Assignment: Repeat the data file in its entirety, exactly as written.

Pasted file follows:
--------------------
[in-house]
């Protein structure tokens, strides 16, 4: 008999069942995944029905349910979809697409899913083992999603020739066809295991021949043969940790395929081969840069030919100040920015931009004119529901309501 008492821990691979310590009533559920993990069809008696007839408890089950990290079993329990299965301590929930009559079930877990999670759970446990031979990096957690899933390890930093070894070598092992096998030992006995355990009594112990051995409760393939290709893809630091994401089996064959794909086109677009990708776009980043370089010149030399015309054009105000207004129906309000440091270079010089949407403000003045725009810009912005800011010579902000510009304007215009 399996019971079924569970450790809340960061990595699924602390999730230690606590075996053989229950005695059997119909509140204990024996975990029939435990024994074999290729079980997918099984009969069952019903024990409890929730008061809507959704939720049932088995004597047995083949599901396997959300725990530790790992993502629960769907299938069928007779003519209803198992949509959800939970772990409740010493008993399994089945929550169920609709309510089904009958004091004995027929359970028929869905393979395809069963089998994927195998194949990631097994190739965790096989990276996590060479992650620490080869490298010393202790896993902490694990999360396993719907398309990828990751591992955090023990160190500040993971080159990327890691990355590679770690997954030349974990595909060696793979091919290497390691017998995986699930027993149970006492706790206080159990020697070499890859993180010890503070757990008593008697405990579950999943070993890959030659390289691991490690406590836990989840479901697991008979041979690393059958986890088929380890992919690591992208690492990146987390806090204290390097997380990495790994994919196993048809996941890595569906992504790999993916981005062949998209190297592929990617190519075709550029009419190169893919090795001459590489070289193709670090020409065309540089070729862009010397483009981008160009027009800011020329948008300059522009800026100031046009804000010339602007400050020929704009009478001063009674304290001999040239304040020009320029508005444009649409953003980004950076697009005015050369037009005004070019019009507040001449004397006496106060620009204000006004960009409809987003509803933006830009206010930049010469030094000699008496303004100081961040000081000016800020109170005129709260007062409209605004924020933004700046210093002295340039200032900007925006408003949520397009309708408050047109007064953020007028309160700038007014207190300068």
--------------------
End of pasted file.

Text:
[in-house]
């Protein structure tokens, strides 16, 4: 008999069942995944029905349910979809697409899913083992999603020739066809295991021949043969940790395929081969840069030919100040920015931009004119529901309501 008492821990691979310590009533559920993990069809008696007839408890089950990290079993329990299965301590929930009559079930877990999670759970446990031979990096957690899933390890930093070894070598092992096998030992006995355990009594112990051995409760393939290709893809630091994401089996064959794909086109677009990708776009980043370089010149030399015309054009105000207004129906309000440091270079010089949407403000003045725009810009912005800011010579902000510009304007215009 399996019971079924569970450790809340960061990595699924602390999730230690606590075996053989229950005695059997119909509140204990024996975990029939435990024994074999290729079980997918099984009969069952019903024990409890929730008061809507959704939720049932088995004597047995083949599901396997959300725990530790790992993502629960769907299938069928007779003519209803198992949509959800939970772990409740010493008993399994089945929550169920609709309510089904009958004091004995027929359970028929869905393979395809069963089998994927195998194949990631097994190739965790096989990276996590060479992650620490080869490298010393202790896993902490694990999360396993719907398309990828990751591992955090023990160190500040993971080159990327890691990355590679770690997954030349974990595909060696793979091919290497390691017998995986699930027993149970006492706790206080159990020697070499890859993180010890503070757990008593008697405990579950999943070993890959030659390289691991490690406590836990989840479901697991008979041979690393059958986890088929380890992919690591992208690492990146987390806090204290390097997380990495790994994919196993048809996941890595569906992504790999993916981005062949998209190297592929990617190519075709550029009419190169893919090795001459590489070289193709670090020409065309540089070729862009010397483009981008160009027009800011020329948008300059522009800026100031046009804000010339602007400050020929704009009478001063009674304290001999040239304040020009320029508005444009649409953003980004950076697009005015050369037009005004070019019009507040001449004397006496106060620009204000006004960009409809987003509803933006830009206010930049010469030094000699008496303004100081961040000081000016800020109170005129709260007062409209605004924020933004700046210093002295340039200032900007925006408003949520397009309708408050047109007064953020007028309160700038007014207190300068």